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Hemington Wealth Management Review

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Hemington Wealth Management

Hemington Wealth Management is an SEC-registered advisory firm based in Falls Church, Virginia, though it also has an office in Chicago, Illinois. It currently holds more than $700 million in assets under management (AUM). Hemington provides portfolio management and holistic financial planning services to individuals, profit-sharing plans and more.

Hemington Wealth Management Background 

Ron Beyer and Eileen O’Connor founded Hemington Wealth Management in 2013. Both individuals still serve the firm as managing principal and CEO, respectively. In addition, the firm employs multiple certified financial planners (CFP) and a certified financial analyst (CFA).  

What Types of Clients Does Hemington Wealth Management Accept?

Hemington Wealth Management primarily works with individuals. A fraction of these are high networth individuals. The firm also extends services to trusts, estates, endowments and employer-sponsored retirement plans.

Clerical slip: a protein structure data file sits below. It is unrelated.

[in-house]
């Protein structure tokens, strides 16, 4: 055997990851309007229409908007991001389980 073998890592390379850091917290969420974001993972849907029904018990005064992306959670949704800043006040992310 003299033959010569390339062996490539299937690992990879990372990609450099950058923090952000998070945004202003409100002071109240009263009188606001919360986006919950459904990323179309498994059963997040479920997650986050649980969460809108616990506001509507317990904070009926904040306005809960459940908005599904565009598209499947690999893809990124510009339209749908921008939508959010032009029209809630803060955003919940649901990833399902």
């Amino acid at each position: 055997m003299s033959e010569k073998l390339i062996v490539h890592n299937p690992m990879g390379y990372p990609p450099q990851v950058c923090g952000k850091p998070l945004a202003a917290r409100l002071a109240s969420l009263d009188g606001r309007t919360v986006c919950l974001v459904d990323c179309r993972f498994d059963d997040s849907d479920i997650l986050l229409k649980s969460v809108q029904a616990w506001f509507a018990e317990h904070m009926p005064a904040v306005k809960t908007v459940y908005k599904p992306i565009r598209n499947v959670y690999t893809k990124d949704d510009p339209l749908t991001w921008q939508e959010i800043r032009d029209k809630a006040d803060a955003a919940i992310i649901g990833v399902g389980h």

Hemington Wealth Management Minimum Account Size

To open an advisory account with Hemington Wealth Management, you generally need a minimum initial investment of $1 million. However, the firm may waive this requirement at its sole discretion. 

Services Offered by Hemington Wealth Management

Hemington Wealth Management generally provides investment management and general financial planning services on a fee-only basis. 

The firm primarily constructs portfolios utilizing mutual funds. It aims to select investments based on the client’s risk tolerance and objectives. Moving forward, Hemington provides ongoing monitoring of the portfolio and rebalances it if changing market conditions or other factors call for adjustments. In addition, the firm may offer services through a third-party advisor or “sub-advisor.” All of these are registered investment advisors (RIAs). 

Hemington Wealth Management also offers general financial planning services focusing on several aspects of finance, including the following: